Friday 24 November 2017
FliD. Exploring the flagellar tip protein as a target against Campylobacter jejuni
Promotor: prof.dr. J.P.M. (Jos) van Putten
Date: 24 November 2017
Time: 10.30 h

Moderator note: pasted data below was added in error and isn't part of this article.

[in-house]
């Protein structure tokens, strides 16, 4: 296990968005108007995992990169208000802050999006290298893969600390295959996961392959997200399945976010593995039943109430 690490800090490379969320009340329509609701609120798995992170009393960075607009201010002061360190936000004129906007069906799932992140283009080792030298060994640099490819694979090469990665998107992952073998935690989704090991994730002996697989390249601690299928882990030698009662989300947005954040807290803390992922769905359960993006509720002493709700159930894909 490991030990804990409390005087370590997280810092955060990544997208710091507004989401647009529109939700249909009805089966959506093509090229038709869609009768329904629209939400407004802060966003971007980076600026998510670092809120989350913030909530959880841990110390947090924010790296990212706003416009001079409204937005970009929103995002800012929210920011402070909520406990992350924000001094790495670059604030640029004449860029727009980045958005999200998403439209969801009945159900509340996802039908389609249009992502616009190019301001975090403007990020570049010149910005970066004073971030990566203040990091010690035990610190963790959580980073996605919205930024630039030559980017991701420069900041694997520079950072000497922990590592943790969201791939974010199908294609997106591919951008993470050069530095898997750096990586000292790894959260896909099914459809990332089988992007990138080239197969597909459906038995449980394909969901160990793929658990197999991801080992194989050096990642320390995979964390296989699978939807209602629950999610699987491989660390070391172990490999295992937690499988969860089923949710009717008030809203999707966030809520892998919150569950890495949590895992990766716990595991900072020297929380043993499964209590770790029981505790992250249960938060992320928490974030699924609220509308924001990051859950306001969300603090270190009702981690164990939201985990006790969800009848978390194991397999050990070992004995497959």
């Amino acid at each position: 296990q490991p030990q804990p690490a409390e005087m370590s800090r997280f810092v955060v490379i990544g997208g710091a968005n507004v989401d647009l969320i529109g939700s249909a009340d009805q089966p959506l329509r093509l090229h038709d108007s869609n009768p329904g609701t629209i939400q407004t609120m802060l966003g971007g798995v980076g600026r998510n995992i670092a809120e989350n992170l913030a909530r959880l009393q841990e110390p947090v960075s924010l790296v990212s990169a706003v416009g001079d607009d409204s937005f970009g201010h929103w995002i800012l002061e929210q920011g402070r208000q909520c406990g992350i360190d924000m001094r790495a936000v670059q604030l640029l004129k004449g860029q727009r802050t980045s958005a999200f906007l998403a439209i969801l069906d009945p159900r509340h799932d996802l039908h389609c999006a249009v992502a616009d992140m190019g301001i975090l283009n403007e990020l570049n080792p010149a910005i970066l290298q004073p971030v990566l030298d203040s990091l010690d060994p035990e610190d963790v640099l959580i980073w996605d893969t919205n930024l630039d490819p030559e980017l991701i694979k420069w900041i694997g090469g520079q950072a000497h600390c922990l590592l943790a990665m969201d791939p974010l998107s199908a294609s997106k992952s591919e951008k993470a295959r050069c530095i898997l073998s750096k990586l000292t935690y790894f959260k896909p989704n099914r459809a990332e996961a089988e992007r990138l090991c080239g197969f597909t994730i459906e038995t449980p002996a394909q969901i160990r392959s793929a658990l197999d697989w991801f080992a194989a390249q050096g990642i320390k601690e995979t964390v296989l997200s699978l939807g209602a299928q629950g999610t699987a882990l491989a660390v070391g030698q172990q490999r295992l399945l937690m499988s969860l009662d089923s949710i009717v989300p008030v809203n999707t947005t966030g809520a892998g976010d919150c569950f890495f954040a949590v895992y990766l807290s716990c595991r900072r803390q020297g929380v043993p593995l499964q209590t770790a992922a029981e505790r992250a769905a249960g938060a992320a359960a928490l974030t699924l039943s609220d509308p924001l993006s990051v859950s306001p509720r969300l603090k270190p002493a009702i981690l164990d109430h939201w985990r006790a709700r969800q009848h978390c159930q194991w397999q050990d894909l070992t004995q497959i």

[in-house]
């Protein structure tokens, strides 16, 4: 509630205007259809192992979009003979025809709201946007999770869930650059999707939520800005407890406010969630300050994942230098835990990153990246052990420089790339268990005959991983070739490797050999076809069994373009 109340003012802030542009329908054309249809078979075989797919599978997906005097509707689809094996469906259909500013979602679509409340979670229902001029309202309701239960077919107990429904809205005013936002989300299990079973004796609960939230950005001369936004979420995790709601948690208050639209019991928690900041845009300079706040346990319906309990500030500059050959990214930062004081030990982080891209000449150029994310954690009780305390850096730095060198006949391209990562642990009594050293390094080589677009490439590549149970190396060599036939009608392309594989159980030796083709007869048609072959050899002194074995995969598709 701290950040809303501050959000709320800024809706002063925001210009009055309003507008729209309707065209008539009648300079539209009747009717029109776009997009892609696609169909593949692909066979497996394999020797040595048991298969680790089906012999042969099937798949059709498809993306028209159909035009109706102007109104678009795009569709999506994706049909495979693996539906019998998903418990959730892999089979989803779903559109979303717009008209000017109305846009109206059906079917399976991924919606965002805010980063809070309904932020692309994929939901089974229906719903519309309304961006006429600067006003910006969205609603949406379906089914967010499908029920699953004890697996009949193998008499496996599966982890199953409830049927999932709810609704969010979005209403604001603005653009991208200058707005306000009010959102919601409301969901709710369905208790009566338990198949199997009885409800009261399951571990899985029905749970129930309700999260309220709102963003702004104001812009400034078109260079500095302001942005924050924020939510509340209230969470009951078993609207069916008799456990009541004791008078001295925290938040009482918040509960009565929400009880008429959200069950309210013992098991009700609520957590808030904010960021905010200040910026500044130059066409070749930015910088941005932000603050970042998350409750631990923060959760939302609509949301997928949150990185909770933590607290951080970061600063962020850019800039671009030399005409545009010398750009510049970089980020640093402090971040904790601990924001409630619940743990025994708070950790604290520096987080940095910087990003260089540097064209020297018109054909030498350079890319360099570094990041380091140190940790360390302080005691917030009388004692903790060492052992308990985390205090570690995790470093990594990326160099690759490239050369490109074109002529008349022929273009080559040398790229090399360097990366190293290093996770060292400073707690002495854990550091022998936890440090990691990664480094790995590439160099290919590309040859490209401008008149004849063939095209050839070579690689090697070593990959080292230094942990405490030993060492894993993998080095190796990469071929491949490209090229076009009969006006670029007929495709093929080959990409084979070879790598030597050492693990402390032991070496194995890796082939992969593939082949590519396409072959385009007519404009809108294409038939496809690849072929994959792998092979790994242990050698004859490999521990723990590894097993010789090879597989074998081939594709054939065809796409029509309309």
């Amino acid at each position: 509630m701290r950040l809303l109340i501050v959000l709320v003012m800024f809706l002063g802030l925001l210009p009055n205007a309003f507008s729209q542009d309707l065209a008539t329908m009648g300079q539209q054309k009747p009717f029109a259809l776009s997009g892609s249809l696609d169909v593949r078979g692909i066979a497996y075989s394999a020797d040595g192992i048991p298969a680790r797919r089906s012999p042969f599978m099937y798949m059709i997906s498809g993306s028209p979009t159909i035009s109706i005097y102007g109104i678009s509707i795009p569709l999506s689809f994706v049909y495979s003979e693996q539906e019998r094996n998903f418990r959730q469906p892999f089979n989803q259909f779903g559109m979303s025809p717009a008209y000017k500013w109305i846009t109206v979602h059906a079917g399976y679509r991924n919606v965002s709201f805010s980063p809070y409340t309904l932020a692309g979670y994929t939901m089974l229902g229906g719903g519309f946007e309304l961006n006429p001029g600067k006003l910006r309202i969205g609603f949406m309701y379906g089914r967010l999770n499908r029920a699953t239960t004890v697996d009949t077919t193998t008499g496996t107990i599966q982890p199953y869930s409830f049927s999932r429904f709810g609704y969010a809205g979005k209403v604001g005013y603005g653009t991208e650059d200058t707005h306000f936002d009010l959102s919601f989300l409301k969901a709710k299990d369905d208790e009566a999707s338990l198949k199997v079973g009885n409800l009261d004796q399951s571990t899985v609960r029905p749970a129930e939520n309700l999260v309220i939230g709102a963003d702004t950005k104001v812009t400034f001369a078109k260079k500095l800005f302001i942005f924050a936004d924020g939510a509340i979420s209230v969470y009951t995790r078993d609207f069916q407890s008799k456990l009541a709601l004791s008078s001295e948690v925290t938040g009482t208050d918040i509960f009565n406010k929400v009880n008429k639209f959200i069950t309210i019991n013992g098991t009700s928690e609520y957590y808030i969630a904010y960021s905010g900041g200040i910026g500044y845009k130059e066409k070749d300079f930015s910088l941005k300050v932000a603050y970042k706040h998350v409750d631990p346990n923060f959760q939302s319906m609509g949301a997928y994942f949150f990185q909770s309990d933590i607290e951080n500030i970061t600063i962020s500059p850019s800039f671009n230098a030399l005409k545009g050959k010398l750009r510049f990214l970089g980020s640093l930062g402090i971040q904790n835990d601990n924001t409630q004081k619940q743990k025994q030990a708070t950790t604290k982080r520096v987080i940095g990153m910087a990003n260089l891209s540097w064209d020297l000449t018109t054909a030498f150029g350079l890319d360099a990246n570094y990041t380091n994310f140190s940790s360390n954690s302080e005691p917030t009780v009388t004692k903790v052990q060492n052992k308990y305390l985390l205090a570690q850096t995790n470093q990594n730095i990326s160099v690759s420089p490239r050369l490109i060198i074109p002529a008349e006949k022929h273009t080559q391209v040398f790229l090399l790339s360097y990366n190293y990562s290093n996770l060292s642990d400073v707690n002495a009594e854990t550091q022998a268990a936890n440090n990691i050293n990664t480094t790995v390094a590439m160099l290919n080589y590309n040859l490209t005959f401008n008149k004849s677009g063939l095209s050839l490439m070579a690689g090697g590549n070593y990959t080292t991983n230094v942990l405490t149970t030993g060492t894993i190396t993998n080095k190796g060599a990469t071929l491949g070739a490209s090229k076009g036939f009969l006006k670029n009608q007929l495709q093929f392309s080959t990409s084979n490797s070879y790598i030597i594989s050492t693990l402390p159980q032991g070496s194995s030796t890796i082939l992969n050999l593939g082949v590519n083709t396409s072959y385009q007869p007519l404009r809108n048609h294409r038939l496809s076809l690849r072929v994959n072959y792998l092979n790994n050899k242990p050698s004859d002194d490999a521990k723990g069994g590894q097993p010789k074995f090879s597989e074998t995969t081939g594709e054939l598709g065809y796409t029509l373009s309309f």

Campylobacter jejuni is most common bacterial agent causing human diarrhea. Symptoms can range from mild colitis to severe bloody enteritis with abdominal cramping. Chickens represent the main reservoir of C. jejuni and contaminated meat products are an important source of human infection. In order to reduce human infection, measures to either limit C. jejuni colonization of the chicken gut or the development of a vaccine are under investigation. Both solutions require detailed knowledge of the behavior of the bacterium in the complex setting of the intestine. The present study was designed to understand the initial molecular interaction of C. jejuni with its host and to investigate natural infection intervention mechanisms. Adhesion to host cells is often the first step during infection, yet the role of the few characterized C. jejuni adhesins and their corresponding receptors is still disputed. However, it is generally accepted that the bacterial flagella are essential for bacterial colonization and infection. C. jejuni carries one single flagellum at each pole that enables bacterial motility. The work described in this thesis focused on the initial interaction of C. jejuni flagella with host cells. In the study, we discovered that the flagellar tip protein FliD binds to the cell surface, acting as an early attachment factor. Moreover, we identified heparan sulfate glycosaminoglycans as the binding partner of FliD at the host cell surface. The region in FliD that is responsible for the interaction was mapped to the central part of the FliD protein. The potential significance of this discovery became evident when we found that anti-FliD antibodies in the egg yolk can block the binding of FliD to cells. These maternal antibodies may thus contribute to the documented protection of chickens against C. jejuni colonization within the first two weeks of age. The interaction of the C. jejuni FliD with host cells also led to the discovery that milk contains a natural inhibitor of FliD binding. We identified milk caseins as the inhibitory compound. Lastly, by employing the availability of structural data of FliD proteins of several other bacterial species, we predicted the structure of FliD of C. jejuni in order to identify patches with cell binding potential. This work also revealed that the flagellar tip proteins of different species display bacterial adhesion properties as well, suggesting a common mechanism of FliD-host cell interaction. Together, our findings shed light on how C. jejuni and perhaps other bacterial species exploit their flagella tip protein for initial contact with the host and that maternal antibodies and milk constituents may be valuable natural sources to prevent this interaction.